- The Washington Times - Tuesday, March 25, 2008

John McCain needs to get used to the fact that neither Barack Obama nor Hillary Clinton will be accepting the $85 million in public money for the general election campaign. Knowing this sooner rather than later offers Mr. McCain, whose relative fund-raising so far has been abysmal, an incredible opportunity to begin aggressively shaking the Republican money tree for the fall campaign while the Democrats spend their much larger war chests attacking each other. And President Bush, the most prolific money magnet in the history of the Republican Party, needs to add the duties of fund-raiser-in-chief to his commander-in chief-responsibilities between now and Election Day.

All three candidates have decided to forego taxpayer-financed matching funds for the primary campaign — although the Republican chairman of the Federal Election Commission has mischievously told Mr. McCain that the commission has not yet approved his request to withdraw from the public-financing system for the primary season. Mrs. Clinton, who has already raised more than $22 million that can only be spent on a general-election campaign (or must be returned to the contributors), never intended taking public money for the fall campaign. At one time, long before he and the political world began to appreciate his unprecedented fund-raising prowess, Mr. Obama had made a pledge to accept public financing for the general election if his Republican opponent agreed to do so.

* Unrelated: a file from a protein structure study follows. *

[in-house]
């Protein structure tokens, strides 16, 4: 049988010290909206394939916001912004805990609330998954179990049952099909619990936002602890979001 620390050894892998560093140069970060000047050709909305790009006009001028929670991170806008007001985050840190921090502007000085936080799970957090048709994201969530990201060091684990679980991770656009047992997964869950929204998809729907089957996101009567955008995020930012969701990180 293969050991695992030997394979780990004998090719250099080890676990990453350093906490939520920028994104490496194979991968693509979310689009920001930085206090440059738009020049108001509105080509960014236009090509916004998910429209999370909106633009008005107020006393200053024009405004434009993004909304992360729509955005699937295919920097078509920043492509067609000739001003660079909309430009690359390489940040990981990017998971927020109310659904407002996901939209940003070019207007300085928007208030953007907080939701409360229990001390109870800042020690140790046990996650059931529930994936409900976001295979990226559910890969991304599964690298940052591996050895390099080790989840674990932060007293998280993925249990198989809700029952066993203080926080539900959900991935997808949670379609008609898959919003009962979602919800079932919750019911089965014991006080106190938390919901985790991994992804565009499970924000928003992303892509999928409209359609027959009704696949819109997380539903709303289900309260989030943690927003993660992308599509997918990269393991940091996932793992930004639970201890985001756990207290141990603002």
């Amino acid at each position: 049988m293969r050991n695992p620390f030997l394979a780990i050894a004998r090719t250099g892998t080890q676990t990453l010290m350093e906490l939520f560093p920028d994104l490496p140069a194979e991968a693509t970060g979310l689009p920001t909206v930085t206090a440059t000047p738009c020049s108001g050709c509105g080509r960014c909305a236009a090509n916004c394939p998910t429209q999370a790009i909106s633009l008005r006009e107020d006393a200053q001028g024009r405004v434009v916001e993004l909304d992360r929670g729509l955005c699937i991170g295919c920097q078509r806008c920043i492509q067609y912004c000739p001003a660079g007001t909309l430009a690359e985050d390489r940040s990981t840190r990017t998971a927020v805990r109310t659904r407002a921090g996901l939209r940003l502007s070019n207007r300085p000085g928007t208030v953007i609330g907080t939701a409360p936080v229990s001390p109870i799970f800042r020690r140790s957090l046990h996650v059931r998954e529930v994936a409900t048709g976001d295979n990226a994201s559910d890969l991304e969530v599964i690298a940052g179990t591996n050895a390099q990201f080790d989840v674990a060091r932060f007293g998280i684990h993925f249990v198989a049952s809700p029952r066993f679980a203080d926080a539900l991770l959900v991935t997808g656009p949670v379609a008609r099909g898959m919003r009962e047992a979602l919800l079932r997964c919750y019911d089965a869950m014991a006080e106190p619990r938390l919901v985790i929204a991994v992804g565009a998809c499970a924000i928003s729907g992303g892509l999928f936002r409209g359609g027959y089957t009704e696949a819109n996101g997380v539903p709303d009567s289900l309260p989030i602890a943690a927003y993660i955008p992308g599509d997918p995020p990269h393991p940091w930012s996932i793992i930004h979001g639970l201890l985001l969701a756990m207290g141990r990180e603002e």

Mr. McCain, who has raised less than $60 million in individual contributions during the previous 14 months, is wasting his time trying to force Mr. Obama to abide by his earlier pledge. Mr. Obama, who has collected $194 million in individual contributions since the beginning of 2007, including $36 million in January and $55 million in February, has reasonably argued that he could never agree to accept public funding in the fall without a guarantee by his opponent to control the independent spending by outside groups. Of course, such a guarantee is completely unenforceable.

Indeed, the recent dissemination of — and the popular reaction of disgust to — the racist videos starring Mr. Obama’s spiritual mentor, the Rev. Jeremiah Wright, guarantee that independent conservative groups will be spending tens of millions of dollars disseminating these “sermons” across America if Mr. Obama is the Democratic nominee. The ads will no doubt be asking why Mr. Obama has spent 20 years attending a church whose congregation gave a standing ovation to Mr. Wright’s incendiary “America’s chickens are coming home to roost” sermon, which was delivered five days after the Sept. 11 terrorist attacks.

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